Have you ever told a friend that they look fat in a pair of pants? Or that they have a terrible haircut? I’m sure that you’ve done something like this at least once in your life… and it’s probably happened to you as well.
How did the person receive the criticism? Did they appreciate your honesty and attempt to help them right their particular wrong? Or did they lash out at you because you hurt their feelings? How did you react when it happened to you?
An individual’s reaction to criticism often depends on the relationship between the two parties involved. Two friends can “criticize” each other when they have a strong relationship – that is, they know each other well and any critiques are meant to help the other person. But being criticized by a stranger, a colleague or someone you are not well connected with is a recipe for backlash, hurt feelings and other forms of disaster. You must always tread lightly.
Early in my editing career, I thought that I could demonstrate my editing skills by contacting random companies and pointing out the flaws in their content, such as spelling errors in advertising materials. I have heard other editors discussing the same strategy. It rarely worked then, and it rarely works today. Generally speaking, people don’t appreciate being told by strangers that they’ve done something wrong. Companies are not machines – they are run by people. Criticizing a company’s work to gain work is not an effective strategy because people do not like being criticized by strangers. It does work in some cases, but I believe that it turns away more people than it attracts.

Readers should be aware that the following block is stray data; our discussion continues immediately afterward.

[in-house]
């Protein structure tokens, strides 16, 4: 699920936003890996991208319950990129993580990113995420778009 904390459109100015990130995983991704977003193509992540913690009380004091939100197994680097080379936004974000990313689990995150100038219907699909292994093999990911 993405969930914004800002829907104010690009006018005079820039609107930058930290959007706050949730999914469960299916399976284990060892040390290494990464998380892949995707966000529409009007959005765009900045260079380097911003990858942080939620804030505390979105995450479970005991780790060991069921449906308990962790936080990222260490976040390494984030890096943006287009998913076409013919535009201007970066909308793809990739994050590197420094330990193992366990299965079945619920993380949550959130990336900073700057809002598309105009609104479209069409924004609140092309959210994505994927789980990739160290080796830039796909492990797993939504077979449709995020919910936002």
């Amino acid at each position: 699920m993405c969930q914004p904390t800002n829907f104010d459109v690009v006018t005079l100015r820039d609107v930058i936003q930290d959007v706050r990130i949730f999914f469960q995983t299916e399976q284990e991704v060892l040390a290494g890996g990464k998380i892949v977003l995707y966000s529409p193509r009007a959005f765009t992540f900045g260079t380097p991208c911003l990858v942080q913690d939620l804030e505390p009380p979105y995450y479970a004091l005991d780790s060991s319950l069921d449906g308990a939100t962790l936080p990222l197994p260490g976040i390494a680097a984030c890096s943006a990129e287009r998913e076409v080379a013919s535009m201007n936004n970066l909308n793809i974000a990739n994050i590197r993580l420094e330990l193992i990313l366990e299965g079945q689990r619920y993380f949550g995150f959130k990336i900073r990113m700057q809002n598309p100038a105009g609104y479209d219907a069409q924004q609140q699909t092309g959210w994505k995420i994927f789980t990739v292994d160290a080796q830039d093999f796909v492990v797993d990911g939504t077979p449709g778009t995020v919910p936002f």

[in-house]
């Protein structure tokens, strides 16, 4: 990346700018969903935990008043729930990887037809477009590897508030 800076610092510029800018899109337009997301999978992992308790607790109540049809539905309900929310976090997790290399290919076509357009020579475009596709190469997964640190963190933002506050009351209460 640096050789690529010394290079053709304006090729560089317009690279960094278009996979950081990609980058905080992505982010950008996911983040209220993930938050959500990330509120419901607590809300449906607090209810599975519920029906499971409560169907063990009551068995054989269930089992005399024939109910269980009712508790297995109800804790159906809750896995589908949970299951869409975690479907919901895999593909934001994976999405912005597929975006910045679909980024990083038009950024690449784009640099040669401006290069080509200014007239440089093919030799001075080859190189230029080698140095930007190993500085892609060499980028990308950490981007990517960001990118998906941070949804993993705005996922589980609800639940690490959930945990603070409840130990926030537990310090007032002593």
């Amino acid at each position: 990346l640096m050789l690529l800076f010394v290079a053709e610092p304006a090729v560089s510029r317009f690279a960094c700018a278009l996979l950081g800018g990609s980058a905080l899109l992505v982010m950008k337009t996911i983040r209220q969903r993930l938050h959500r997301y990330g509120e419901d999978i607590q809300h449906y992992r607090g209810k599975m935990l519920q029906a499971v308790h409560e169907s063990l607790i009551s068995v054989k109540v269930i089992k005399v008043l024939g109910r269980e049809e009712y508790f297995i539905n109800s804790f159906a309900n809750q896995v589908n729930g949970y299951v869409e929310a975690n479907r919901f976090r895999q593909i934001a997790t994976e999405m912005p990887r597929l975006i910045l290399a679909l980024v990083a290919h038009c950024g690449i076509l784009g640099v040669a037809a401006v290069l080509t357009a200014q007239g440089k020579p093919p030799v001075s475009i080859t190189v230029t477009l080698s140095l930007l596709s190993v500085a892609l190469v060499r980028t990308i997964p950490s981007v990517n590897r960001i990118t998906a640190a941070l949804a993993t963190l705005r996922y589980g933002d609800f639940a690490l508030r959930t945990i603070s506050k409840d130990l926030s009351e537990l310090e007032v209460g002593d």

Case in point: I was approached a photographer who said that my online profile picture was very amateurish, and she could help me to improve my appearance with a professional photo. That is probably true, but I would probably seek someone else out to provide this service because it came off as more of an insult… and an appeal to use her services. I am sure that she would do a great job, but she did not try to form a relationship first. She pointed out my problem and said that she could fix it. It might benefit both of us, but she’s only thinking about what she can do to help herself first.
Telling me that I have flat tire is one thing – telling me that I look like an amateur is another. It’s not the best way to get me to use your services.
Have you given or received criticism? How did it go? Let me know – firstname.lastname@example.org.